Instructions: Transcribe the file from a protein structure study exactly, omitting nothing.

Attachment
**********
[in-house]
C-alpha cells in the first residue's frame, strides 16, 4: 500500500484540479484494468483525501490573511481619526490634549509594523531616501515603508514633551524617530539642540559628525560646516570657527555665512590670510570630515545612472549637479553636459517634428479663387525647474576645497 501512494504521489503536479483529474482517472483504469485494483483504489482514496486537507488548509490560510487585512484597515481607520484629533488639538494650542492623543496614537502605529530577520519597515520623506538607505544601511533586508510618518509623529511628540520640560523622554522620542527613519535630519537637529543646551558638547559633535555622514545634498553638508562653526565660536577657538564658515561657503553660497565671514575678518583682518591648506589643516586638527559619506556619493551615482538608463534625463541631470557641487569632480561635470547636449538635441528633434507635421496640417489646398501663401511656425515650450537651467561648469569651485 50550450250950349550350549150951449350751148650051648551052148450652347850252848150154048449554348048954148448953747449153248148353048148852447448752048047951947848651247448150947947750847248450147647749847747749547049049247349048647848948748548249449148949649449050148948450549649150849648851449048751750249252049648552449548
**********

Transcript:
[in-house]
C-alpha cells in the first residue's frame, strides 16, 4: 500500500484540479484494468483525501490573511481619526490634549509594523531616501515603508514633551524617530539642540559628525560646516570657527555665512590670510570630515545612472549637479553636459517634428479663387525647474576645497 501512494504521489503536479483529474482517472483504469485494483483504489482514496486537507488548509490560510487585512484597515481607520484629533488639538494650542492623543496614537502605529530577520519597515520623506538607505544601511533586508510618518509623529511628540520640560523622554522620542527613519535630519537637529543646551558638547559633535555622514545634498553638508562653526565660536577657538564658515561657503553660497565671514575678518583682518591648506589643516586638527559619506556619493551615482538608463534625463541631470557641487569632480561635470547636449538635441528633434507635421496640417489646398501663401511656425515650450537651467561648469569651485 50550450250950349550350549150951449350751148650051648551052148450652347850252848150154048449554348048954148448953747449153248148353048148852447448752048047951947848651247448150947947750847248450147647749847747749547049049247349048647848948748548249449148949649449050148948450549649150849648851449048751750249252049648552449548